Oakland 16th Street Station

The Oakland 16th Street Station, also called the Central Oakland Station, was built in the early 1900s as a grand terminus for the Southern Pacific Railway. In service until 1994, the station also served as a transportation hub, connecting the local East Bay Electric Railway and Amtrak with the Southern Pacific.

Hall of Shadows © Harold Davis
Hall of Shadows © Harold Davis

Taken out of service in 1994, the station is now disconnected from all train tracks, fenced, and locked. A local not-for-profit development corporation has owned the station since its closure. Located in what has become a mixed neighborhood with light industry, single-room residence hotels, ad-hoc homeless villages of shopping carts and makeshift tents, neighborhood vegetable gardens, and fancy gated condo communities, in the shadow of the highway maze surrounding the approaches to the San Francisco Bay Bridge, the future of this historic structure is unclear. Currently, it is sporadically rented as a movie set, for parties (there has been at least one wedding here), and to groups of roving photographers.

Bench for Waiting © Harold Davis
Bench for Waiting © Harold Davis

Late in the afternoon I joined a small group of co-conspirators who arranged for legitimate access to the site. Meeting at the gate to the property, we were locked in by the somewhat grumpy caretaker, who planned to release us four hours later. It turned out he was a pussy cat when he came to let us out, and genuinely concerned and excited about the history and preservation of the structure.

Before daylight faded we photographed in the main waiting area, on the train platforms that lead to nowhere, and in the arcades below the tracks.

Dinosaur Climbing Stair © Harold Davis
Dinosaur Climbing Stair © Harold Davis

About the images: The top image, Hall of Shadows, combines two photos, each shot with my Zeiss 15mm f/2.8 wide-angle lens with the camera on a tripod at f/10 and ISO 200. A darker photo was made using a 30 second exposure time, and a lighter one was made at 60 seconds.

One of my co-conspirators brought a self-powered 600 watt strobe. In the first, darker image he fired it just outside the door, and also from the outside of the windows. In the longer, lighter exposure he illuminated the whole room, using sequential light bursts.

I visualized this incredible room with its ghosts of the past as a dim, shadowy place. My idea was that the details should not be entirely clear because of the darkness. People passed through this station, living their lives, having love affairs, taking the train to go to war or to different destinies. All these lives haunt the 16th Street Station, and now they are passing into obscurity.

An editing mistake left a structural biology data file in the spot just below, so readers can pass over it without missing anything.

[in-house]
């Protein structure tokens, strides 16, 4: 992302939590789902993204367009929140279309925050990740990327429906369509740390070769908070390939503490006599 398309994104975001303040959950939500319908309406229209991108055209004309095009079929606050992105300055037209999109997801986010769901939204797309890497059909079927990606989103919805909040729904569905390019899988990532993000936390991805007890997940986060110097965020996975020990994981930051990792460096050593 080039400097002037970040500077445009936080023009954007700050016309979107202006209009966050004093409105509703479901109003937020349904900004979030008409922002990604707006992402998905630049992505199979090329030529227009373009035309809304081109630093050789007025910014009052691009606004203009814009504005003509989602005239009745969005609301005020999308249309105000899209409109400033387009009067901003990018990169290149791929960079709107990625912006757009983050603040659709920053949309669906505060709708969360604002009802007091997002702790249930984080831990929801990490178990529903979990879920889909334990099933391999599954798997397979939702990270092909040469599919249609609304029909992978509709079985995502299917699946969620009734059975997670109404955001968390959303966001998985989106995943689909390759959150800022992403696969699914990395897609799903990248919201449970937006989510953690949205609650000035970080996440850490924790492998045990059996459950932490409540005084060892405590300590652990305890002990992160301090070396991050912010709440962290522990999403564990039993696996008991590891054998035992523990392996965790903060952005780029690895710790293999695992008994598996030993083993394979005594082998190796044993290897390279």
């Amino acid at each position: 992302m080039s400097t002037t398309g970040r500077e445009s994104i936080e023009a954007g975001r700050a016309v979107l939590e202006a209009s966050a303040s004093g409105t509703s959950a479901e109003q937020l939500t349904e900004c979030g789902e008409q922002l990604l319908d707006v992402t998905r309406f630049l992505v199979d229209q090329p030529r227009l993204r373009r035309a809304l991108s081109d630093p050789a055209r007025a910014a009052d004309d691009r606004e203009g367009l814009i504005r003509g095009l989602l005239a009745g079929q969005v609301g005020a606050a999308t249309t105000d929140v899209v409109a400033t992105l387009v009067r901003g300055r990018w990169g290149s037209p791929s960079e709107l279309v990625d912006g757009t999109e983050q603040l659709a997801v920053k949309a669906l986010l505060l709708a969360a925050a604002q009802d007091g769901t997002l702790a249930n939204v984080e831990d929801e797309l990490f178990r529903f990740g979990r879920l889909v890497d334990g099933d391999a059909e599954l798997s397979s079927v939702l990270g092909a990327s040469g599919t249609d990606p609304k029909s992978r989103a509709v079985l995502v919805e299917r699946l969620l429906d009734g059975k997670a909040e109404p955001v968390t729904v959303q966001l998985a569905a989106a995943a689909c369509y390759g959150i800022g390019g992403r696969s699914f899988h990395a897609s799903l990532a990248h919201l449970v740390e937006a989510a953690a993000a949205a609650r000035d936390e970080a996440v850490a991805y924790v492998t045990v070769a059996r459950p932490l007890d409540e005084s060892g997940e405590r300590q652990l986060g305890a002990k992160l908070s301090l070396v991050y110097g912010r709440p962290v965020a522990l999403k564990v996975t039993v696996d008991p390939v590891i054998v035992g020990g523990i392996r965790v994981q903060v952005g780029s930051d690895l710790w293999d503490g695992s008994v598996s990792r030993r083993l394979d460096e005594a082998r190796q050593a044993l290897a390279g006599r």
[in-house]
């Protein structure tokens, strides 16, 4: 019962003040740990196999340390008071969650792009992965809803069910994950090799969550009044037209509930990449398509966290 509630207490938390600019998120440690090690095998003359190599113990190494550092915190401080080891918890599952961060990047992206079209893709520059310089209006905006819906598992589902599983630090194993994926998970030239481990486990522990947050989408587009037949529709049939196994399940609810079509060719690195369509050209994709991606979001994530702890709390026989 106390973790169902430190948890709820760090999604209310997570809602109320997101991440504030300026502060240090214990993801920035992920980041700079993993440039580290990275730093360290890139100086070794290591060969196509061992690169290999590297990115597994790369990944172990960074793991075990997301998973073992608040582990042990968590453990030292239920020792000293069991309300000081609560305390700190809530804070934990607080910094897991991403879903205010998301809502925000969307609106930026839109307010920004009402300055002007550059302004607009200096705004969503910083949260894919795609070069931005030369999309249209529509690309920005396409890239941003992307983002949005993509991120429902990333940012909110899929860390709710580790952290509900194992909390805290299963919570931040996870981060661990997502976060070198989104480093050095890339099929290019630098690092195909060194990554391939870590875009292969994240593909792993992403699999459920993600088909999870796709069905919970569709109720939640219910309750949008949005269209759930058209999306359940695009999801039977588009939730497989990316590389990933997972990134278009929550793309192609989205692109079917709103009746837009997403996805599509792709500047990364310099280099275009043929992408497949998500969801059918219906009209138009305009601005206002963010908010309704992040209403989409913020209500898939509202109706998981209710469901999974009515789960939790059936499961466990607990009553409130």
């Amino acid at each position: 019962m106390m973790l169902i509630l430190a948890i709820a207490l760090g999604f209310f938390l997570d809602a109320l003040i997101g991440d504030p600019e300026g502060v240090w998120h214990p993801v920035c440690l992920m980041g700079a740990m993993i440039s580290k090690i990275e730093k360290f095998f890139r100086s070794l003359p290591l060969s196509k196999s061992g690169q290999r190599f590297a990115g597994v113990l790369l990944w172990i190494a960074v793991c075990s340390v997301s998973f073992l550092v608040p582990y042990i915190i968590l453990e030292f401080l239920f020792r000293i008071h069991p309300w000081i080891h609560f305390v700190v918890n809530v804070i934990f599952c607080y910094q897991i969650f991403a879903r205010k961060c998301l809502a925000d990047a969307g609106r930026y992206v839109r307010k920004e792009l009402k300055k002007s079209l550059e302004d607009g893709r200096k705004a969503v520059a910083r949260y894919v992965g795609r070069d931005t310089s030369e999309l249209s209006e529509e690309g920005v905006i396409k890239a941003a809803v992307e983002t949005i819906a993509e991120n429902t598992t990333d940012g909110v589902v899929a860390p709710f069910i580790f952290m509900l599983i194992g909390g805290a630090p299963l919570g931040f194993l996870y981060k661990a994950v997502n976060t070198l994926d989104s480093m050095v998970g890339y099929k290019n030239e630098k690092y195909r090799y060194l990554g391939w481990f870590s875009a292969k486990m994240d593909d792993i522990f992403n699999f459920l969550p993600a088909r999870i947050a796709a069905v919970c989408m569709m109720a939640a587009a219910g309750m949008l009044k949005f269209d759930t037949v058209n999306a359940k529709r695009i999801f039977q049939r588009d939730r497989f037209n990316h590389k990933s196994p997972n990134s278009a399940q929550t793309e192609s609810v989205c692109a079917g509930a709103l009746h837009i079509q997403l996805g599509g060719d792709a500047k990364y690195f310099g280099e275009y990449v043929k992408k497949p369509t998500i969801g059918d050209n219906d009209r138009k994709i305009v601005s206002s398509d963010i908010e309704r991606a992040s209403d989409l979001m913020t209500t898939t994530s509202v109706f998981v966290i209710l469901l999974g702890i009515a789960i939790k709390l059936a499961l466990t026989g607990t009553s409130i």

To capture this idea, I started with the first, dark exposure, then gradually painted in some areas of light and shadow from the brighter image. I took great care not to reveal too much, and to leave the image low-key and mysterious.

Bench for Waiting was photographed while there was still a little afternoon light in the waiting hall. It’s a straightforward monochromatic HDR image, shot on the tripod at 28mm, with three exposures ranging from 5 seconds to 30 seconds, each exposure at f/22 and ISO 200. This bench is pretty amazing, sitting there placidly, with the decaying plaster walls of the monumental space behind it.

The compositional trick was to align my camera at a height to as nearly as possible approach the bench in a completely perpendicular fashion. The point of this was camera position was to minimize perspective distortion, and was harder to accomplish than one might think in the dim light.

End of the Line and Dinosaur Climbing Stairs were photographed in the arcade beneath the tracks. I used multi-image bracketing to render them colorful, and to extend the dynamic range of each image.

End of the Line © Harold Davis
End of the Line © Harold Davis

Special thanks to those who organized and participated in this fun and exciting photographic event (you know who you are!).

This Post Has One Comment

  1. Hi Harold.

    First of all, I love your site and all the unexplored or tucked away places to see within the bay area.
    I have worked at this Oakland station as a model 2 years ago, but would you know what a permit could cost or if one is needed to be able to do my own photography here with a model?

    I am in the San Jose are and am not very familiar with most places you have posted though they look very cool and nice, would you happen to know or be familiar with places in the bay are (particularly the san fran area to san jose area) where I could do my own photography with and without a model while also not needing a permit?

    Thank you and hope you are well

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